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Stamping Gear Experiments, failed and otherwise

This is scheduled because I am doing laundry and packing (yes, still) and I thought three posts in one day was madness.  I wanted to share some of my other experiments that had limited success.

1. Just using a stirrer as a paddle:

Cutting a bit of thick acrylic packaging and adding it to the stirrer sort of works.

stirredalone

stirreralone2

You do have to be sure to press quite firmly on the stamp part or risk a patchy image and be perhaps too careful with your positioning to make this really viable.

stirreralone3

2.  Making fun foam stamps

Not a lot different.  I traced the paddle on sticky-backed foam, then stuck that to a bit of plastic report folder.

make4gear make4gear2

I cut some Spellbinder shapes and stuck them to the plastic. I did that because the slick folder will be easier to clean up but in the end I trimmed close to the foam shapes anyway. Stamped with dye ink.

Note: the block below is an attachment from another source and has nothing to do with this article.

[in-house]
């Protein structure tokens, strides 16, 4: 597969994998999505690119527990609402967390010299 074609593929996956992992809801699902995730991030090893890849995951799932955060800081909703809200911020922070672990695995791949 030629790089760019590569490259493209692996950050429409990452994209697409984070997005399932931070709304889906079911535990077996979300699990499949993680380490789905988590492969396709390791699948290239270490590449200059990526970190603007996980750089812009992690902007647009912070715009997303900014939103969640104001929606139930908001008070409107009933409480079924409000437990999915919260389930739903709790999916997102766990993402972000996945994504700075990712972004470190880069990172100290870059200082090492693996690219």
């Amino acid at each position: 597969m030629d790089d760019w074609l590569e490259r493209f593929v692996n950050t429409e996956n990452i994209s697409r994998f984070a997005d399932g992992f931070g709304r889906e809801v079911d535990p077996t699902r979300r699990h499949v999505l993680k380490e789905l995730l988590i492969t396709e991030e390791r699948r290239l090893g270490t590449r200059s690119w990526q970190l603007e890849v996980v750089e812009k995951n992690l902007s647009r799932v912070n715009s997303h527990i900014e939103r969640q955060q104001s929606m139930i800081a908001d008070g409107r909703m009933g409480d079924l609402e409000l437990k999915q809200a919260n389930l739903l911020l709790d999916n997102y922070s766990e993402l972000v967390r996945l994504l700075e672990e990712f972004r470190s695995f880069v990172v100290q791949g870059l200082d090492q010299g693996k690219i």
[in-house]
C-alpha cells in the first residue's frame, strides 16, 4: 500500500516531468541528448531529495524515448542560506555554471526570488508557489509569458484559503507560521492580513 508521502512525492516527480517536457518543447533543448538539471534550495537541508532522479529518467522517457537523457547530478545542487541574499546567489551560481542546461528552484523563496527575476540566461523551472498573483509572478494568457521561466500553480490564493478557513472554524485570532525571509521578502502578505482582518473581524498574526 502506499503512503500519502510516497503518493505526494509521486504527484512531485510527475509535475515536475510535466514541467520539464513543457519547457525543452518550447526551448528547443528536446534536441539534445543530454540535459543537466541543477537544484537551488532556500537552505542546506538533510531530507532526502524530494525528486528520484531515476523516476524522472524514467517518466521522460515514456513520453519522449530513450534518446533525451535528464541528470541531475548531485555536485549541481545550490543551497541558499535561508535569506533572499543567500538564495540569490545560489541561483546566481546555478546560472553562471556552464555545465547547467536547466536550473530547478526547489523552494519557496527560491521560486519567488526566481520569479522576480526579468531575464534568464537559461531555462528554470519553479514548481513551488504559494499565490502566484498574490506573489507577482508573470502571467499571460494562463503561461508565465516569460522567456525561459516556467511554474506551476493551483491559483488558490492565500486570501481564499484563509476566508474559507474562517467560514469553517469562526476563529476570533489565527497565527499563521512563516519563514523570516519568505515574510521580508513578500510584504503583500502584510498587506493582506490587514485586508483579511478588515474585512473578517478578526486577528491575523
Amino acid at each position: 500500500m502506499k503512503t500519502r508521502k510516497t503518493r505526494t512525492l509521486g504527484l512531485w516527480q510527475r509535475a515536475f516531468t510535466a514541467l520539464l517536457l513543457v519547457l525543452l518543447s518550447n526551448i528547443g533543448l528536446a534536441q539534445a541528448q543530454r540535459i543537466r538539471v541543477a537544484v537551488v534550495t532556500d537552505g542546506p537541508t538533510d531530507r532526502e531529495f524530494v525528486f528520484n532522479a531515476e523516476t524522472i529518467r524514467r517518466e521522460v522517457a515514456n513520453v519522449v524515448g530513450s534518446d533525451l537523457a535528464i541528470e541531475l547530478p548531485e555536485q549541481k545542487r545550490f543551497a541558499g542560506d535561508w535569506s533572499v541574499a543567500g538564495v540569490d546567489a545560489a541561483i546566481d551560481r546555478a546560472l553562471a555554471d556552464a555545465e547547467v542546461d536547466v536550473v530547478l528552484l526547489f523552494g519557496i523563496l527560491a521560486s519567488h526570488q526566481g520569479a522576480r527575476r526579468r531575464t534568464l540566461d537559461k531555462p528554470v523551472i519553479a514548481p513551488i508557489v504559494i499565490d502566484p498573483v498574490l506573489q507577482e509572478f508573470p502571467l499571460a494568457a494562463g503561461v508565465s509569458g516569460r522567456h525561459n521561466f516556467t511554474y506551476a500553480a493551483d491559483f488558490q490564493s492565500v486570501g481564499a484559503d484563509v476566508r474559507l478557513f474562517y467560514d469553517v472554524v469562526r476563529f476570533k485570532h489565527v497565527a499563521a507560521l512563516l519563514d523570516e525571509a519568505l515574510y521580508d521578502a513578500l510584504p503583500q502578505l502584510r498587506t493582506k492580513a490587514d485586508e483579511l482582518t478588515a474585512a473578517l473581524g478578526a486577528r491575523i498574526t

make4gear3

I painted some Tack it! to the fun foam base and stamped around the small gear.  The samples were just experiments, so not great but you get the idea. The 2nd one was laying on my desk resting on a baby wipe – DOH! You can see how I trimmed the “stamp” and, that the dot I added is only on one side – that helps create the pattern where dots on BOTH sides would really show up any mis-print if they didn’t match up perfectly.

make4gearsample make4gearsample2

3. Die D-lights medallions

This was odd.  Used another (bigger) home-made paddle and a fun foam medallion.  Just stuck it to the paddle with Herma re-positional adhesive, maybe because I didn’t think it would really work and didn’t want to waste my Tack it! (or maybe I am just lazy…)

d-litestamp

It actually stamped OK, with chalk ink.

d-litestamp2

So a few more experiments that you can either try yourself and maybe refine, or when you think I wonder what would happen if….? you at least see the pitfalls.